•  It is. (0+ / 0-)

          I just think there's got to be a way for people to claim their Native American heritage (real or imagined---in many cases we just can't know) without claiming to "be" Native American. It can't be about blood %age, as both M.B. and you in different ways point out. Being Native American, as you both emphasize, is about embracing this heritage in a full-fledged way (getting involved, weaving it into the fabric of one's life, as you nicely put it). And given how much suffering Native Americans have endured, that's probably a part of really being Native American today too.

          But the way census forms and box-ticking works is that there is no way for anyone to claim Native American heritage (which is real too) that does not simultaneously require you to also claim to be Native American. It was only recently that US census forms began to allow people to claim mixed racial status. This was a step forward, because the reality is that races are not air-tight categories.

          It would be nice if there were some way for people to say, "I have some Native American 'blood,' but sociologically I am white (or black, or whatever) because that is how people treat me and because I'm not involved with Native American organizations, culture, etc." But of course this will never happen. My point is simply that we ought to recognize that the predicament Warren is in is not due to some natural fact about the universe, but due to the way we habitually categorize people (on box-ticking form, and so on), which doesn't recognize the real diversity and nuance of lived experience.

          This is not the argument we need to be making in television ads and press releases --- obviously something so complex would never get traction. But it is something I think we ought to think about before judging this woman too harshly.

          I can understand why Native Americans would resent it when people with no real connection to (or involvement in) their culture, and who have never been discriminated against, claim to be Native American. But I just don't think that was what Warren was really claiming when she checked that box.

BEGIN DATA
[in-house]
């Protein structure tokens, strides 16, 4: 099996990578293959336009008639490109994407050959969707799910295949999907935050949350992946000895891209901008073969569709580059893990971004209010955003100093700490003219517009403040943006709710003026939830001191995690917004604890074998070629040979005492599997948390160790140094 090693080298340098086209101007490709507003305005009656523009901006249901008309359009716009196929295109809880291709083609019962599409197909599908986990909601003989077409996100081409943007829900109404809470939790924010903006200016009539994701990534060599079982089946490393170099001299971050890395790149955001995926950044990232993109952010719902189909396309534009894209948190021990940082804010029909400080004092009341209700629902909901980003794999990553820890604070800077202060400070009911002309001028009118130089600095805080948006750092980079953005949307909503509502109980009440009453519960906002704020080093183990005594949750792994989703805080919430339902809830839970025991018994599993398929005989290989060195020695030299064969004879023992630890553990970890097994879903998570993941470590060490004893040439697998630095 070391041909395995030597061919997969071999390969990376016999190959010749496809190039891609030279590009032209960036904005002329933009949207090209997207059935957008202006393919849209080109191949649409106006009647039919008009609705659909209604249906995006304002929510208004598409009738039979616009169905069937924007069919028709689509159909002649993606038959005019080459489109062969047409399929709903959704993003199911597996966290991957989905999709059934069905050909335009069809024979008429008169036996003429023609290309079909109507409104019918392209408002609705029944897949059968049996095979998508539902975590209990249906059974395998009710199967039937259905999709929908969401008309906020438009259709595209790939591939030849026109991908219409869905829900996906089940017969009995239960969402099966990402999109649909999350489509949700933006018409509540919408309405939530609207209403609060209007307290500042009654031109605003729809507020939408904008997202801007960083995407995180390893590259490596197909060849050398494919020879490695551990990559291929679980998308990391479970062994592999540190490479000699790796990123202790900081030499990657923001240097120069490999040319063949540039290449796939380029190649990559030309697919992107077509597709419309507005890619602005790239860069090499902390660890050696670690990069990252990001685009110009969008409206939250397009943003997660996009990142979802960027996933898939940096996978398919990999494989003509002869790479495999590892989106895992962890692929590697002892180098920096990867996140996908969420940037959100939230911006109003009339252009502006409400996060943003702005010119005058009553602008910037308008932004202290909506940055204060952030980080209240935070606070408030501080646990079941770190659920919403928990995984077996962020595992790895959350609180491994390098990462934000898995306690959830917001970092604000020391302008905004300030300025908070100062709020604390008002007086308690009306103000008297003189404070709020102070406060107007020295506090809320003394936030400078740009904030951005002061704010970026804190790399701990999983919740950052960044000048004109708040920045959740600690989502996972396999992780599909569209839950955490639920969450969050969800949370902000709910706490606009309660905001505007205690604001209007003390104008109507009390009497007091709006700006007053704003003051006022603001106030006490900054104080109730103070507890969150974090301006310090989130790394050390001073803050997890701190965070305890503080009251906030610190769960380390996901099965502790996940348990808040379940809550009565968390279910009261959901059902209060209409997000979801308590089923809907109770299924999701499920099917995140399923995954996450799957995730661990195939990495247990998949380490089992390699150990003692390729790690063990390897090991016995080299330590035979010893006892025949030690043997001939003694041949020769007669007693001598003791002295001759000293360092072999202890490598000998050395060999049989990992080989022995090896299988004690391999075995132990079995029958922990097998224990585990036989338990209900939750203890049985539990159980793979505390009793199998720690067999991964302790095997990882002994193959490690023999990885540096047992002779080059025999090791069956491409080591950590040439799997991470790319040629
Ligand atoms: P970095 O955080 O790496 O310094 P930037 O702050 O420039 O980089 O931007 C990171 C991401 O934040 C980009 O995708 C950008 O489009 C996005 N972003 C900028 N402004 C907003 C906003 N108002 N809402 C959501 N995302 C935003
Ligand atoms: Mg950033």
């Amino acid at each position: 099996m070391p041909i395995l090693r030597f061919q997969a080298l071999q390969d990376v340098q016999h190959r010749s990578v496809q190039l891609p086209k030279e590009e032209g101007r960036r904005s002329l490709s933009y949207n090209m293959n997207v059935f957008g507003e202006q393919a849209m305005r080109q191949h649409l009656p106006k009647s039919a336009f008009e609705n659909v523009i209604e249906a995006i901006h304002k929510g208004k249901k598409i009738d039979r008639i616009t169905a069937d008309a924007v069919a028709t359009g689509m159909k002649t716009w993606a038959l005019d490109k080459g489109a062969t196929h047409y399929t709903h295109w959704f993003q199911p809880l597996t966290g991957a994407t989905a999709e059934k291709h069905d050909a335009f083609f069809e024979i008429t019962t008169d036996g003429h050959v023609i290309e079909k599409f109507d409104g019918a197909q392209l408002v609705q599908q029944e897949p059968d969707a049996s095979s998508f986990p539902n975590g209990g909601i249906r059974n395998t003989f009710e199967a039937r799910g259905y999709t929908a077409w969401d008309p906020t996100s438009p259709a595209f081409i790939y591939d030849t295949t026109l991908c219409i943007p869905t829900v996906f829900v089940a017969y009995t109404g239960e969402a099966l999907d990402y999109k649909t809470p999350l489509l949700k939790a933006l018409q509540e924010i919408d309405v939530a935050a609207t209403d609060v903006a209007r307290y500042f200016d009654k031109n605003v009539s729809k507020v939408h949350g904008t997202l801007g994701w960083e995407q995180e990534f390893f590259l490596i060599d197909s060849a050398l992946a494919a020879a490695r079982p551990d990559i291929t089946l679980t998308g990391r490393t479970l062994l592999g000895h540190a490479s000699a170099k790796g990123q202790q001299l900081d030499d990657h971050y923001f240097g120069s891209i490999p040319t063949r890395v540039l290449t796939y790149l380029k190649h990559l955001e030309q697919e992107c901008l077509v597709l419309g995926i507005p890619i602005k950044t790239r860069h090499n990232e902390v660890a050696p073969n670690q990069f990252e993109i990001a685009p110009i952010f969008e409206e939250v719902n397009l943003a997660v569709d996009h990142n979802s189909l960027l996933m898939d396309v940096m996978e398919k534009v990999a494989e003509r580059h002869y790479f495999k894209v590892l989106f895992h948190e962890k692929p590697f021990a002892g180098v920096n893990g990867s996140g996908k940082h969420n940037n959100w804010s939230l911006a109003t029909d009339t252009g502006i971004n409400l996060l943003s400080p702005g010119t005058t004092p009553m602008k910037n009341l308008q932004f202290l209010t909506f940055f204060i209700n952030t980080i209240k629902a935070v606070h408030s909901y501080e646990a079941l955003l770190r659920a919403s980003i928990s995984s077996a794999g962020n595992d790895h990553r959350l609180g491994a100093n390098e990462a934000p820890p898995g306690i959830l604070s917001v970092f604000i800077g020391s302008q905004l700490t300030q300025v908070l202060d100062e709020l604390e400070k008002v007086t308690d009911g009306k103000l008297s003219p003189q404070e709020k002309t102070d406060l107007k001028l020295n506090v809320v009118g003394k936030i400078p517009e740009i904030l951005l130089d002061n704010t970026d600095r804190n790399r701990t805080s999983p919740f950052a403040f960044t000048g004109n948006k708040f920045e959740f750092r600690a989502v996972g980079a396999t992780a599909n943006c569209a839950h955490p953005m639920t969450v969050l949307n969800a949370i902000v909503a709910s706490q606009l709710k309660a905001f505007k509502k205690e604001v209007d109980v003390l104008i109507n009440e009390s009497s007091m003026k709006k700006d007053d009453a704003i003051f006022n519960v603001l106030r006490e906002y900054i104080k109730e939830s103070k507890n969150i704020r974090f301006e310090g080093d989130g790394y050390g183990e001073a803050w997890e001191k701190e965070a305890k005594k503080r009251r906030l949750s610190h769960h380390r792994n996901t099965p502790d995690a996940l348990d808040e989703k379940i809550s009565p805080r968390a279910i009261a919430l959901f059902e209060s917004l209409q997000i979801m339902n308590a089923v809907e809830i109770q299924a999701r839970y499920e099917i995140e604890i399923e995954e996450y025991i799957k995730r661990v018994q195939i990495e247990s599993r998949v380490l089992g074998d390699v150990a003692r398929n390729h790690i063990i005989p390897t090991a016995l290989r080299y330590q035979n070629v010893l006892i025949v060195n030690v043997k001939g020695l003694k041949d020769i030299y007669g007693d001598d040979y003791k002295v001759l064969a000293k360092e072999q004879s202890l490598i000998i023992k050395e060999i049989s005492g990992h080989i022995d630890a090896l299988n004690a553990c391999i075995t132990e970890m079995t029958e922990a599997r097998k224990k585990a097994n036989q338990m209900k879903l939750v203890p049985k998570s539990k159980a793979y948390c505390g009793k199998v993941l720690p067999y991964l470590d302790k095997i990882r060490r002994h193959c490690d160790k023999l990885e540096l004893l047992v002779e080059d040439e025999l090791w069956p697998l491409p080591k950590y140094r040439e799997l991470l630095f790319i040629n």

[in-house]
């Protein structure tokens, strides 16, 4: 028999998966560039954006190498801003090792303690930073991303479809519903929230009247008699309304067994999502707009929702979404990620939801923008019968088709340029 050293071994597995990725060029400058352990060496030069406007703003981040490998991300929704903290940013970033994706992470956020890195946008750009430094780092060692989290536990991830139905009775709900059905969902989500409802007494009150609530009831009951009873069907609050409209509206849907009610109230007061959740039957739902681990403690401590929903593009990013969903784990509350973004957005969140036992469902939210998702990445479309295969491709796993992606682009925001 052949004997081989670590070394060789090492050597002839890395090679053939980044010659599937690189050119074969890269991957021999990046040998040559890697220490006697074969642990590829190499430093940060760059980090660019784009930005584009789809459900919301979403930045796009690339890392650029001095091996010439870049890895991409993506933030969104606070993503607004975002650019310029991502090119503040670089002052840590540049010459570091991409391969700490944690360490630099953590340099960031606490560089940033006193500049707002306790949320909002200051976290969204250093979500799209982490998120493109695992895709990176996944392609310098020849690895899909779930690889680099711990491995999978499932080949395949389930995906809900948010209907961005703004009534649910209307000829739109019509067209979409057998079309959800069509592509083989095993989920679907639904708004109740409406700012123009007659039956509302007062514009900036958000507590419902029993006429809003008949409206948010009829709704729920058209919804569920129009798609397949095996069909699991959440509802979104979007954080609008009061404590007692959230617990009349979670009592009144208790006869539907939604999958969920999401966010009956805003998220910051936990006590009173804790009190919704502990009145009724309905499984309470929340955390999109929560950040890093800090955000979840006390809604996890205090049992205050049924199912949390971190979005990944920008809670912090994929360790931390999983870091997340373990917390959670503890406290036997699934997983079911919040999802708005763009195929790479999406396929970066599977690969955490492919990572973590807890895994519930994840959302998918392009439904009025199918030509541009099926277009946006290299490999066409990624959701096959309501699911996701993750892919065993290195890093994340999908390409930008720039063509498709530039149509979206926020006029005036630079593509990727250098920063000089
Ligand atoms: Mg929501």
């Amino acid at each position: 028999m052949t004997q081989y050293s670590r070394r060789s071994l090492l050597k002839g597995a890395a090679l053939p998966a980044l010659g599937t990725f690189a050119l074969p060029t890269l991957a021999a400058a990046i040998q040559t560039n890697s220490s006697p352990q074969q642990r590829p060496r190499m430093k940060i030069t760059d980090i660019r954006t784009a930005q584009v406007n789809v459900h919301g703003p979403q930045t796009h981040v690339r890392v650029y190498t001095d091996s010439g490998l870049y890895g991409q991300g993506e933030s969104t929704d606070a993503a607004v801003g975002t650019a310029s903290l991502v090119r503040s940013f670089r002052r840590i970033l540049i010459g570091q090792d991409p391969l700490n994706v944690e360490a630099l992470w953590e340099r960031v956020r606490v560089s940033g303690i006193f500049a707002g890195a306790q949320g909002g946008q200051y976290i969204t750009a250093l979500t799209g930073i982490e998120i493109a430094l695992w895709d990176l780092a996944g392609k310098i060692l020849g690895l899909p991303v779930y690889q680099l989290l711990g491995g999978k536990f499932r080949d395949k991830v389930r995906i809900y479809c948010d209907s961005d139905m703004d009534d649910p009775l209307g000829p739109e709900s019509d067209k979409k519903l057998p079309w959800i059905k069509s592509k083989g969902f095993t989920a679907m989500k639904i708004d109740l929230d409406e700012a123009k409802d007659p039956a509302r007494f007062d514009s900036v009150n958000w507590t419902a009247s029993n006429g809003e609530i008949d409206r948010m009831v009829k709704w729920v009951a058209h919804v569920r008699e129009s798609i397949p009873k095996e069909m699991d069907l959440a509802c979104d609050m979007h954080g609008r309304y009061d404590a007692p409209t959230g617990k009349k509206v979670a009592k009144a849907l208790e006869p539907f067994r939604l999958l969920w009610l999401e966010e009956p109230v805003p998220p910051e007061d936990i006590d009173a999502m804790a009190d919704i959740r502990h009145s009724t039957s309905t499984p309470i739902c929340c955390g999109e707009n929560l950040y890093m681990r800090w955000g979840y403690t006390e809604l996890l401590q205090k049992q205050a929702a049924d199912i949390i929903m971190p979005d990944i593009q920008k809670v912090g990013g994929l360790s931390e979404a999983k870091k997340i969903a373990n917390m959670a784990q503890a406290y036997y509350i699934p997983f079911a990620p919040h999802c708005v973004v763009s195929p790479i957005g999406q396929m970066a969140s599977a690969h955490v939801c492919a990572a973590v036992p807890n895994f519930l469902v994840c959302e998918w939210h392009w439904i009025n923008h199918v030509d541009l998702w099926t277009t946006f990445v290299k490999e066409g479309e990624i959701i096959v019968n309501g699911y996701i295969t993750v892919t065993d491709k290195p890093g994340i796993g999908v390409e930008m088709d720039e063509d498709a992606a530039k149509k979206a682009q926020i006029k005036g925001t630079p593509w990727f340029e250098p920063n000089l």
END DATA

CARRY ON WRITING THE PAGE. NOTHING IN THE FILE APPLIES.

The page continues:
•  I agree with most of what you say... (3+ / 0-)
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        navajo, Nate Roberts, nomandates

        ...the problem is that Warren took the wrong approach in responding and it's hard now to backtrack on that. She had a brief window of opportunity to get it right and, for whatever reasons, didn't. You can't murk things up with a (imo) unbelievable response and then try to unmurk them with a contradictory response now, which is what she would have to do. If she taken your approach to begin with, she would have nailed it, the situation would already be half-forgotten and the chatter would be about how smoothly the campaign handled the matter.

        Don't tell me what you believe, show me what you do and I will tell you what you believe.

        by Meteor Blades on Mon May 07, 2012 at 08:07:42 AM PDT

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        •  You're right. But it's bigger than Warren (1+ / 0-)
          Recommended by:
          Meteor Blades

          ... as you said, it's also about the chatter. And we're part of that. We may not be able to change the course of how things are spun this news cycle. But it doesn't have to just continue along this track indefinitely. If progressives want to change the narrative, we have to first get straight in our own heads where we stand on this. And this site is one of the places to do that, hence my previous comment, which I tried to expand on in response to Dr Erich Bloodaxe RN's intelligent reply (above).